Turkcell Integration

This week, I’ve worked on the example codes provided by Turkcell.

The provided example code pieces are not well written so I’ve decided to rewrite codes which uses the underlying auto-generated wsdl classes.

I’ve finished SMS sending part and we can use any machine to connect to turkcell and send sms.

Next week, I’ll continue with location services and add a jetty server to the code to be able to communicate with php backend.


Facebook Status Message Update

This week, I implemented a new functionality to enhance the engagement within the game.

Facebook provides Status Message updating ability with its API. But in order for an application to update a user’s status message, it needs to take the extended permissions from the user, namely “status_update” permission, which is actually a sub-permission of “publish_stream” permission.

I implemented a JavaScript object which makes an AJAX call to our servers to update a user’s status. Our servers tries to set the status of the user from the PHP library that makes REST calls to Facebook servers. If the Facebook servers respond the calls with a specific error code, which means that user had not granted the extended permission for status updating, our servers forward this error code to client as the AJAX response. Then the JS object stores the status message for resending it later, and pops up a dialog requesting extended permission from the user. If the user grants the permission, the JS object resends the status message that is backed-up. If not, it does nothing :)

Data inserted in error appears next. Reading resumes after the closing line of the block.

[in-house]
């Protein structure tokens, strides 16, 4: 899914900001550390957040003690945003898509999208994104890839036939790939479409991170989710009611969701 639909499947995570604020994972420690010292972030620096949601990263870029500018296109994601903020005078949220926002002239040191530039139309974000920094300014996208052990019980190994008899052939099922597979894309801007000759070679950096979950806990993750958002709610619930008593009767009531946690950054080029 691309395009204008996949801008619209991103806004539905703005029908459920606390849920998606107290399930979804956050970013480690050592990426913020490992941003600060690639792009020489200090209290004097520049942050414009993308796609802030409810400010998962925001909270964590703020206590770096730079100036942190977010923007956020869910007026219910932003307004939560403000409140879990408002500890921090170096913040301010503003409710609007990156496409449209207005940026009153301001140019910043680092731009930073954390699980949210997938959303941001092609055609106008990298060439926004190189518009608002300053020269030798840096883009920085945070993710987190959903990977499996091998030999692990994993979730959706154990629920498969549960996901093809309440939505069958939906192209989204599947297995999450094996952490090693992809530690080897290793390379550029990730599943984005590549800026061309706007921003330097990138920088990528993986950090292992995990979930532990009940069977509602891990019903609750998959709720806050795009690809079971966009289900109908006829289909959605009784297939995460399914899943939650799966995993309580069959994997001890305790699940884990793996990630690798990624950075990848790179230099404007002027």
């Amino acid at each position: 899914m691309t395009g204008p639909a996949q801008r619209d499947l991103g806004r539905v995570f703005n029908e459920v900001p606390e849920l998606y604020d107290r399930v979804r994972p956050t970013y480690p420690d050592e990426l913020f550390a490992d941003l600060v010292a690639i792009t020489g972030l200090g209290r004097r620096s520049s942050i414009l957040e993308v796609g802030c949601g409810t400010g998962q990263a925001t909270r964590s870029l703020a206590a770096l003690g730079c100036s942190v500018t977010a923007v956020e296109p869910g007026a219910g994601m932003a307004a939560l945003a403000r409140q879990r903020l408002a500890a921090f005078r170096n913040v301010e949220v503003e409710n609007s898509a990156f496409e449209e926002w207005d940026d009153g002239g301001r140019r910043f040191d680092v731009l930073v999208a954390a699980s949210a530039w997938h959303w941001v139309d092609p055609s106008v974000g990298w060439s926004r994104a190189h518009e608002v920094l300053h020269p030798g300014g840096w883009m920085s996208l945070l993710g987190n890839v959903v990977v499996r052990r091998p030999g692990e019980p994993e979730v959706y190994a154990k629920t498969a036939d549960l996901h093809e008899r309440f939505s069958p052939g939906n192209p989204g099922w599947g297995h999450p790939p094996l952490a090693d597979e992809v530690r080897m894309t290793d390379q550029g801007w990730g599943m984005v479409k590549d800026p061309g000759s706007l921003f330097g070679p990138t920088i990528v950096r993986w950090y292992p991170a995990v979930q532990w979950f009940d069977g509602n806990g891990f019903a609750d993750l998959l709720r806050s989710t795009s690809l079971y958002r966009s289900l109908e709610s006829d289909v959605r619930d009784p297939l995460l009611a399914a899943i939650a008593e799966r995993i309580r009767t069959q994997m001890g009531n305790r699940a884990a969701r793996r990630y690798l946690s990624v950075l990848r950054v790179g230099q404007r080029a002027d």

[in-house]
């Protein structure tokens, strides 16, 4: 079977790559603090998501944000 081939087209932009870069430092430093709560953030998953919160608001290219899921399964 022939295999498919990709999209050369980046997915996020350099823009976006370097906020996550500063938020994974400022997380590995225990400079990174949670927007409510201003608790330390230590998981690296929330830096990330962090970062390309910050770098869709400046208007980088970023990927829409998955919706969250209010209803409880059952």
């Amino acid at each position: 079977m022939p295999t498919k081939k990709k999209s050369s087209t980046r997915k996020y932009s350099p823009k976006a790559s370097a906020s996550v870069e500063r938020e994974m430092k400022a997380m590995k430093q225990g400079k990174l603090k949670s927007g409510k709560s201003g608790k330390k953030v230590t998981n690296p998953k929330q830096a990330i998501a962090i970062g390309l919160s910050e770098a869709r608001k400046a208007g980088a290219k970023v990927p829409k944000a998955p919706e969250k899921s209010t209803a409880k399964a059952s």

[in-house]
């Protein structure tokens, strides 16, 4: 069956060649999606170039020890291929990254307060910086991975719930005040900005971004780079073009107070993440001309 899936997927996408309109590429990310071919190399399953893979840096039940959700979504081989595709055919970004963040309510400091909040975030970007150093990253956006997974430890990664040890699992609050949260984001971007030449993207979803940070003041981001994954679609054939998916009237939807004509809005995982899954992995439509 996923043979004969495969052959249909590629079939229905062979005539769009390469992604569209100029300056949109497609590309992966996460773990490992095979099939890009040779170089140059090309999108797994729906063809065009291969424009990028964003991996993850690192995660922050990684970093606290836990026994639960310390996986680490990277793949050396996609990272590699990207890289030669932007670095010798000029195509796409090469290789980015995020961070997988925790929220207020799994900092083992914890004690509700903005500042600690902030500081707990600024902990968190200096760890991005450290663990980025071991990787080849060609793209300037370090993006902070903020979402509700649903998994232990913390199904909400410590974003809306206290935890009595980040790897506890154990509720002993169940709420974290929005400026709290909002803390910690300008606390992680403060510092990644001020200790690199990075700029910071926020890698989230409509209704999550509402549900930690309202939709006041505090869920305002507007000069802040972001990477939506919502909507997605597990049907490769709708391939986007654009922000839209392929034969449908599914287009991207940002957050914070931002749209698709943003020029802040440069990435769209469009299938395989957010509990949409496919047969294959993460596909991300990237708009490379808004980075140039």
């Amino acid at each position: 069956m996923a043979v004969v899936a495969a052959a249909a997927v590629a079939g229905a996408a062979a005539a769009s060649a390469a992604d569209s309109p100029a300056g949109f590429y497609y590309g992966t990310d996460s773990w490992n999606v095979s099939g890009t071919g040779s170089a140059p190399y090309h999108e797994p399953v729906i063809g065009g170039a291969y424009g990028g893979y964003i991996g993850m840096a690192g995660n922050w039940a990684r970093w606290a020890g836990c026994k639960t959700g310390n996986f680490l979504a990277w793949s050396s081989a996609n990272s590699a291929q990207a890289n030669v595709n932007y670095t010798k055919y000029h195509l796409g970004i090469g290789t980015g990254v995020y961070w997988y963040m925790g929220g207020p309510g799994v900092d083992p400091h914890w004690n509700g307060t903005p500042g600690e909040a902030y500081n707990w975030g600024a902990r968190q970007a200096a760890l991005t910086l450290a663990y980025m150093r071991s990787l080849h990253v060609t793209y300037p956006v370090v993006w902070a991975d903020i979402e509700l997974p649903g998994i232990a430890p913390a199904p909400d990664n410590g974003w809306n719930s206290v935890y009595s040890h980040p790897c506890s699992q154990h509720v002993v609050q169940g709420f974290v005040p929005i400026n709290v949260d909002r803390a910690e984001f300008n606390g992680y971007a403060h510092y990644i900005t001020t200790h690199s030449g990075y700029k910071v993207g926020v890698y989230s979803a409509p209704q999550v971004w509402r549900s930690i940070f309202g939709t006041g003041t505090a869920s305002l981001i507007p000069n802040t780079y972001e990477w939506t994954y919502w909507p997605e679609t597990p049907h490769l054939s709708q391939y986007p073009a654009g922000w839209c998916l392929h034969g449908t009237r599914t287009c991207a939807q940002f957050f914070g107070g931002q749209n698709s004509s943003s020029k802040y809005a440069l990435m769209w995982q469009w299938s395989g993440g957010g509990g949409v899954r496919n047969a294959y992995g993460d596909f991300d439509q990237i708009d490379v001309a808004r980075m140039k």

I integrated this functionality with our in-game message posting functionality for now. When a message is postded by someone, if the user checks the option to also set his or her Facebook status message, the JS object makes necessary calls to set users status.


Environment Separation and Deployment Robustness

This week, I and Erbil have worked on Environment Separation and Deployment Robustness improvements. The problem was that we had a single database on our production servers and we hadn’t got an environment for developing supporting continuous integration and an environment for extended testing and quality assurance other then production.

We figured all the points of dependencies and found out the solutions to separate them. First of all, we have separated our datastore to dev, test and prod DBs which are capable of responding to system needs all alone. We configured our playgrounds to use dev DB, where we develop the functionalities and push our changes to our common repository. Then we have created test applications that are pointing our test DB, where we deploy a revision from our common repository and check all functionalities, run unit tests and comply with quality assurance. Then if all of our tests are succesful, we publish the same revision to production environment which has its own separate database.

With this approach we fully separated our development workflow from testing and production, and testing from production.

Also I implemented necessary methods within our CDN deployment script to comply with these changes. With these improvements, I configured our development workflow to use AWS S3 bucket in a better way making the system more robust. All of the dev-sourced artworks and assets are stored in an “original” pool, where a separate revision is branched from this original pool on each deployment.


In-Game Functional and Logical Redirections